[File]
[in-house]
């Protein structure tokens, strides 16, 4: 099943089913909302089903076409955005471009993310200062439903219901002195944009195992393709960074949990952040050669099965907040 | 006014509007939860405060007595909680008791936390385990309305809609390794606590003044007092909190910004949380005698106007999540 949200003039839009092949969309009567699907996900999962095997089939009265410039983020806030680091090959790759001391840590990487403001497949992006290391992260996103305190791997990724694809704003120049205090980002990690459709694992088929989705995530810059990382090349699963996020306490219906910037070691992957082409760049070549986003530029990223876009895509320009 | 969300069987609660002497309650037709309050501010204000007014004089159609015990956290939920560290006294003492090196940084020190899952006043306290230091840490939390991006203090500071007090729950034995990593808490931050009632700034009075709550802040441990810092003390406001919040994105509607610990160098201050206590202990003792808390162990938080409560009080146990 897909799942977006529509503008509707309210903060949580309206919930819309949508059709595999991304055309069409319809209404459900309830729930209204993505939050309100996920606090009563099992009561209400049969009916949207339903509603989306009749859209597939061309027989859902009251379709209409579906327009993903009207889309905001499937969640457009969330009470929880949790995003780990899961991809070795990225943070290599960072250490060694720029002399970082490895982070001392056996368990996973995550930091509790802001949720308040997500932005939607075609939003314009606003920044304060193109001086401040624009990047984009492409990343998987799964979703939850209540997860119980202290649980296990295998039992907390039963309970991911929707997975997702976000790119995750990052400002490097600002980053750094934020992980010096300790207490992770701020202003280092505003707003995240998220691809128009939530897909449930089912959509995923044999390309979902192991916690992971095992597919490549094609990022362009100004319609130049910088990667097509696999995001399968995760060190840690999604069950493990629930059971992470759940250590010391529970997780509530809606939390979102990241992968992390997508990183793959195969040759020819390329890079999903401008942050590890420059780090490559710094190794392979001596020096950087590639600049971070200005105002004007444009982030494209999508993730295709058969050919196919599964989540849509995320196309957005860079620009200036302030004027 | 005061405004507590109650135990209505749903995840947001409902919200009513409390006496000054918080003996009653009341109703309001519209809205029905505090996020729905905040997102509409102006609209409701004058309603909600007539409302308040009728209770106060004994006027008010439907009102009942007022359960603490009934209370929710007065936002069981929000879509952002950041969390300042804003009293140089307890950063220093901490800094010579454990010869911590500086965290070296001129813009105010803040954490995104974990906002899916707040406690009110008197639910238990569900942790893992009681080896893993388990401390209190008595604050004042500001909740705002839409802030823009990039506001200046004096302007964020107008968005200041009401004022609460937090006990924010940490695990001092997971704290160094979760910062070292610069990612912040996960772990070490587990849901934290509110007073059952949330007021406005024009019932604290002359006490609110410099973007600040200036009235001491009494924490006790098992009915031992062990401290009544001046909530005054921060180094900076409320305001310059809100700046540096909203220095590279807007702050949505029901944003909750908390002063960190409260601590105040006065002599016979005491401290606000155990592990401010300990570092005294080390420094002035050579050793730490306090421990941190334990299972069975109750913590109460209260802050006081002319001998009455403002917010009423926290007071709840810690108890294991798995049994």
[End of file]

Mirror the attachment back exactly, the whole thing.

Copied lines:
[in-house]
């Protein structure tokens, strides 16, 4: 099943089913909302089903076409955005471009993310200062439903219901002195944009195992393709960074949990952040050669099965907040 | 006014509007939860405060007595909680008791936390385990309305809609390794606590003044007092909190910004949380005698106007999540 949200003039839009092949969309009567699907996900999962095997089939009265410039983020806030680091090959790759001391840590990487403001497949992006290391992260996103305190791997990724694809704003120049205090980002990690459709694992088929989705995530810059990382090349699963996020306490219906910037070691992957082409760049070549986003530029990223876009895509320009 | 969300069987609660002497309650037709309050501010204000007014004089159609015990956290939920560290006294003492090196940084020190899952006043306290230091840490939390991006203090500071007090729950034995990593808490931050009632700034009075709550802040441990810092003390406001919040994105509607610990160098201050206590202990003792808390162990938080409560009080146990 897909799942977006529509503008509707309210903060949580309206919930819309949508059709595999991304055309069409319809209404459900309830729930209204993505939050309100996920606090009563099992009561209400049969009916949207339903509603989306009749859209597939061309027989859902009251379709209409579906327009993903009207889309905001499937969640457009969330009470929880949790995003780990899961991809070795990225943070290599960072250490060694720029002399970082490895982070001392056996368990996973995550930091509790802001949720308040997500932005939607075609939003314009606003920044304060193109001086401040624009990047984009492409990343998987799964979703939850209540997860119980202290649980296990295998039992907390039963309970991911929707997975997702976000790119995750990052400002490097600002980053750094934020992980010096300790207490992770701020202003280092505003707003995240998220691809128009939530897909449930089912959509995923044999390309979902192991916690992971095992597919490549094609990022362009100004319609130049910088990667097509696999995001399968995760060190840690999604069950493990629930059971992470759940250590010391529970997780509530809606939390979102990241992968992390997508990183793959195969040759020819390329890079999903401008942050590890420059780090490559710094190794392979001596020096950087590639600049971070200005105002004007444009982030494209999508993730295709058969050919196919599964989540849509995320196309957005860079620009200036302030004027 | 005061405004507590109650135990209505749903995840947001409902919200009513409390006496000054918080003996009653009341109703309001519209809205029905505090996020729905905040997102509409102006609209409701004058309603909600007539409302308040009728209770106060004994006027008010439907009102009942007022359960603490009934209370929710007065936002069981929000879509952002950041969390300042804003009293140089307890950063220093901490800094010579454990010869911590500086965290070296001129813009105010803040954490995104974990906002899916707040406690009110008197639910238990569900942790893992009681080896893993388990401390209190008595604050004042500001909740705002839409802030823009990039506001200046004096302007964020107008968005200041009401004022609460937090006990924010940490695990001092997971704290160094979760910062070292610069990612912040996960772990070490587990849901934290509110007073059952949330007021406005024009019932604290002359006490609110410099973007600040200036009235001491009494924490006790098992009915031992062990401290009544001046909530005054921060180094900076409320305001310059809100700046540096909203220095590279807007702050949505029901944003909750908390002063960190409260601590105040006065002599016979005491401290606000155990592990401010300990570092005294080390420094002035050579050793730490306090421990941190334990299972069975109750913590109460209260802050006081002319001998009455403002917010009423926290007071709840810690108890294991798995049994």